If you want your business to grow, knowing what customers think about your brand—with or without their feedback—is fundamental. Social media connects you with customers and helps you track your relevancy. More people are active in social media today, and almost half of customers who reach out to brands online expect a response within an hour. Social media helps you practice customer service more conveniently.

Social media apps are fast and convenient ways to connect to customers. Practice efficiency and use those advantages to improve your business. With reputation management via social media, you address negative comments and experiences, as well as provide muscle on customers who share and relay positive posts about your brand.

Conclusion

Customers have powerful voices.  Whether you like it or not, their opinions will always matter. What they say can improve the growth of your business.

For the most part, you are responsible for what buyers say about your brand. How you manage your business and take care of your customers should be your priority because that will determine the fate of your business for a long time.

 

Resources:

Donnelly, Kevin. “Marketing to Millennials: 5 Massive Trends that are Leading the Way.” Shopify. February 10, 2016. www.shopify.com/blog/75614533-marketing-to-millennials-5-massive-trends-that-are-leading-the-way

Spivock, Jeffrey. “Omotenashi: The Secret of Japanese Service.” Bookmark. September 29th, 2015. www.spafaxcontentmarketing.com/2015/09/29/omotenashi-secret-japanese-service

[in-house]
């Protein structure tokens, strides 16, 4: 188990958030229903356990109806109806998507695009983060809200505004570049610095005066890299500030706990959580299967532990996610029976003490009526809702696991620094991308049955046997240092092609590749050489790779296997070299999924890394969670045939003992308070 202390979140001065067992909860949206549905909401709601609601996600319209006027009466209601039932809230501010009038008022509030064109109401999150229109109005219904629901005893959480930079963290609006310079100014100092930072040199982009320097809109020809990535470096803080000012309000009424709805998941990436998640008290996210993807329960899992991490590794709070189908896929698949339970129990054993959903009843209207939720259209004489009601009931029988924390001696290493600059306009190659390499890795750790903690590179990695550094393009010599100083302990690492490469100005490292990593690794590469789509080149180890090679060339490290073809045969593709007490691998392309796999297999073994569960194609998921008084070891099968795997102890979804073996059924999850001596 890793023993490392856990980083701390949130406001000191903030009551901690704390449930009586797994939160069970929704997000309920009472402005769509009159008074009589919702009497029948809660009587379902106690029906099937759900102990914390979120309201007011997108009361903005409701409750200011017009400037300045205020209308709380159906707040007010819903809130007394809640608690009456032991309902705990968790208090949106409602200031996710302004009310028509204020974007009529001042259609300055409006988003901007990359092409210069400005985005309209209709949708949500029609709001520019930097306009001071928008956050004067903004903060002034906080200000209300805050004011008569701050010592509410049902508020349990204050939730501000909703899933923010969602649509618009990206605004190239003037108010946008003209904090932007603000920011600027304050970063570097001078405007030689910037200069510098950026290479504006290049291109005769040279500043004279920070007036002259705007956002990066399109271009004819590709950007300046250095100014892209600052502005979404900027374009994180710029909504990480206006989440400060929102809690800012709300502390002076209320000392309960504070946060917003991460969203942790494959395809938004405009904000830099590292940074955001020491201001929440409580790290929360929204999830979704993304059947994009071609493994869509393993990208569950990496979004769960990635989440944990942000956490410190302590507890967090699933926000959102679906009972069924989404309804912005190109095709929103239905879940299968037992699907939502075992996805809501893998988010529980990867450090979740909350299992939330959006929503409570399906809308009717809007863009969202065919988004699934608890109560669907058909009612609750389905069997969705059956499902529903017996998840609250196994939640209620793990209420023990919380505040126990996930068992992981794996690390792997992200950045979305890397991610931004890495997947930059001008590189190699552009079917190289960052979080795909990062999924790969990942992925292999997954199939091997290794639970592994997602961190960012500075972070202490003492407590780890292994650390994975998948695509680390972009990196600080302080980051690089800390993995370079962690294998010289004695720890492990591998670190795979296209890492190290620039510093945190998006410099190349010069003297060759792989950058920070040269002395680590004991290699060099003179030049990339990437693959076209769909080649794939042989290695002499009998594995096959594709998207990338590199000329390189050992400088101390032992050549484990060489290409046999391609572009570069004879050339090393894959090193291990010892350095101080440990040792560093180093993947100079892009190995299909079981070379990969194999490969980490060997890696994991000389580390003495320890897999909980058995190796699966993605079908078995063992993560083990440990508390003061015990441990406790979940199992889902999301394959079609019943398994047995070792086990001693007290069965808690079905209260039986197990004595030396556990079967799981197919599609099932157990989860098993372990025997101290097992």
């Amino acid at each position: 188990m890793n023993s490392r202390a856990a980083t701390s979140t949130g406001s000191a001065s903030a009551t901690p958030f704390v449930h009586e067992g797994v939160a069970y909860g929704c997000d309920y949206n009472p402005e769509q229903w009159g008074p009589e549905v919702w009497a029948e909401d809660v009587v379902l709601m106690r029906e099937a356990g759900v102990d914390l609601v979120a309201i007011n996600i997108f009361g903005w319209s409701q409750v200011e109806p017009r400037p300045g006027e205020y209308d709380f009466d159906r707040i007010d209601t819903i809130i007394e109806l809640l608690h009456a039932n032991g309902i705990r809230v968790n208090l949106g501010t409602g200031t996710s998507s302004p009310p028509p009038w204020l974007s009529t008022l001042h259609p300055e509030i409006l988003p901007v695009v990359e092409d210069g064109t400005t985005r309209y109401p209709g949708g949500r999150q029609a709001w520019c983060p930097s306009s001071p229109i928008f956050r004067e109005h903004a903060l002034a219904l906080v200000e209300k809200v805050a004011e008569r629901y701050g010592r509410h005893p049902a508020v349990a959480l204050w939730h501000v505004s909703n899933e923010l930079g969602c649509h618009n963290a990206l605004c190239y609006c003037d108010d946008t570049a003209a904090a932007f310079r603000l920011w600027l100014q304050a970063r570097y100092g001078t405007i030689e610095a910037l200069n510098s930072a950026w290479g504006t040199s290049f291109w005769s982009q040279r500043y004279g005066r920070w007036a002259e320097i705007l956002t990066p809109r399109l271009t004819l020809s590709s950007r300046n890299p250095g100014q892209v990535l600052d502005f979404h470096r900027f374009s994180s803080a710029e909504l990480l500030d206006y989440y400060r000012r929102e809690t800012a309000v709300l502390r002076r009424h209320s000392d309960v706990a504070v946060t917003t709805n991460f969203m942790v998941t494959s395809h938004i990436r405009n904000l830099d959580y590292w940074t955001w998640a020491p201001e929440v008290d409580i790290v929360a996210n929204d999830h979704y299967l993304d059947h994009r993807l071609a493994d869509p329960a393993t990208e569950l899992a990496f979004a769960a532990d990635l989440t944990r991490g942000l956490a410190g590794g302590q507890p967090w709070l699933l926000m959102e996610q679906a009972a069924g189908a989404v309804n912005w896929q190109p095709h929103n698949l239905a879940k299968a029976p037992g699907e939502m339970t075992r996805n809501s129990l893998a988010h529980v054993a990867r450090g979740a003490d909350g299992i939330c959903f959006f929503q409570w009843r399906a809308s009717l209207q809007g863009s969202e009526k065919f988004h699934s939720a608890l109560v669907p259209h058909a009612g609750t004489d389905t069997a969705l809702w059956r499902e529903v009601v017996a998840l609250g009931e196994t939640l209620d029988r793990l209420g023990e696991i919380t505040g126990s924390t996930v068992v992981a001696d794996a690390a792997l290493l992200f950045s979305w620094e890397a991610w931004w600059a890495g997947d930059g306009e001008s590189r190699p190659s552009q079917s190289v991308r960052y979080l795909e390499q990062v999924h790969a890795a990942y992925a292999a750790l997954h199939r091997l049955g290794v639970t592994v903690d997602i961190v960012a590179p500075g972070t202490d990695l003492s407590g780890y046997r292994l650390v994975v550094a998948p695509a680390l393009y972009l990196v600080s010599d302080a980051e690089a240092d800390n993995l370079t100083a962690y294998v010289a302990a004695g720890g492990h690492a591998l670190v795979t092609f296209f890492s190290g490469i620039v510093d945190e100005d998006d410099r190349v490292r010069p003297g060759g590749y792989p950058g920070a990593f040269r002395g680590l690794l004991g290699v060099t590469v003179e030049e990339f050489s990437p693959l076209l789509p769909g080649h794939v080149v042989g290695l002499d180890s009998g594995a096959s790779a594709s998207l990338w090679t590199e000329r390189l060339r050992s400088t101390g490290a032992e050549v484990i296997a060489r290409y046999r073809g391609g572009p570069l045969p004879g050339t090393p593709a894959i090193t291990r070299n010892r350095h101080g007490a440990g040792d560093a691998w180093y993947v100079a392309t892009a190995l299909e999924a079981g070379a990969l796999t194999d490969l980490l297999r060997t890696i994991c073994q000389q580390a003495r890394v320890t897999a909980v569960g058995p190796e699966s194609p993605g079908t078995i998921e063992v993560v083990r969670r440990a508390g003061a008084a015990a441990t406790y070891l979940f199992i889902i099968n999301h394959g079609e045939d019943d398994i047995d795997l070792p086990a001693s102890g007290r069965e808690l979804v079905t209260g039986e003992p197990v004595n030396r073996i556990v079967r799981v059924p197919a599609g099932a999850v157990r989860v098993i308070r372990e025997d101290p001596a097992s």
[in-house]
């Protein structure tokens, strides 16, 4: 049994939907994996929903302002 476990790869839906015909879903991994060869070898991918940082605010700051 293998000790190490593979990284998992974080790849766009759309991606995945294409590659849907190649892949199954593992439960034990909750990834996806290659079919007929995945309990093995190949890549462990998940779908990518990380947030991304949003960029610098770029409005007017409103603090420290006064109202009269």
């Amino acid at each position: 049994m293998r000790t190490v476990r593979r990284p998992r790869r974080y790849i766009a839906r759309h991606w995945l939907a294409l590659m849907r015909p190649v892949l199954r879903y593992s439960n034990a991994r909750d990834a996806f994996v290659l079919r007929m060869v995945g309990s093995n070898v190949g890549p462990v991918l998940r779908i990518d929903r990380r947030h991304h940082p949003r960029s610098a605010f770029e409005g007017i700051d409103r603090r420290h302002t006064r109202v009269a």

Starak, Yaro. “What Is Social Proof and Why Your Business Can Live or Die by It.” Entrepreneurs-Journey. www.entrepreneurs-journey.com/10964/socialproof

“Acumen Report: Constant Content.” Defy Media. www.sandbox.break.com/acumen/Acumen%20Constant%20Content__ExecSum%20Booklet_Final2.pdf

“Millennials.” Goldman Sachs. www.goldmansachs.com/our-thinking/pages/millennials

“Social Influence: Marketing’s New Frontier.” Crowdtap. http://corp.crowdtap.com/socialinfluence

“The Customer Is God.” EU Business in Japan. www.eubusinessinjapan.eu/culture/customer-god

“The Harris Poll Releases Annual Reputation Rankings for the 100 Most Visible Companies in the U.S.” The Harris Poll. Feb 18, 2016. www.theharrispoll.com/business/Reputation-Rankings-Most-Visible-Companies.html

“10 Key Benefits of Social Media for Business.” Business2Community. www.business2community.com/social-media/10-key-benefits-social-media-business-01461178#CKOKymZJSpxmmzVu.97

“75 Customer Service Facts, Quotes & Statistics.” HelpScout. www.helpscout.net/75-customer-service-facts-quotes-statistics

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2017 Checklist: What Your Business Needs to Do to Start the Year Wisely

It’s already the third day of 2017. My, how time flies, doesn’t it? With the new year, though, how much have you done? Or, perhaps, a better question would be, “How far are you willing to go this year?”

Past the fireworks and new year’s feast lies an unknown. The uncertainty of the future. But then again, it’s a brand-new start… isn’t it? Blank slate, anyone?

New beginnings can be looked at in a myriad of ways: positively, negatively, pragmatically, stoically, and so on. If you’re one who holds new years in a high note, then you’re sure to hope for the best in 2017—like the past years as they started. Others can be unconcerned, at worst be apathetic, and just go on with their daily grind. Not saying this is wrong, mind you.

No matter how you look at it, the new year is about to give another set of challenges—other chances to grow, opportunities to take, and lessons to learn. But before that, you have to be prepared for them. Check out the infographic below to know how you and your business can have a fresh start to be wiser.

Business Checklist for 2017

If you hold on to the thought that how you start your year will affect the rest it, then stop. It doesn’t work that way. Just stop. You may start the year in a good mood, but someone or something may ruin parts of it. Or the other way around: 2017 may start in a bad way, but someone or something will turn all of it around. When you begin your day, does it always stay good or bad?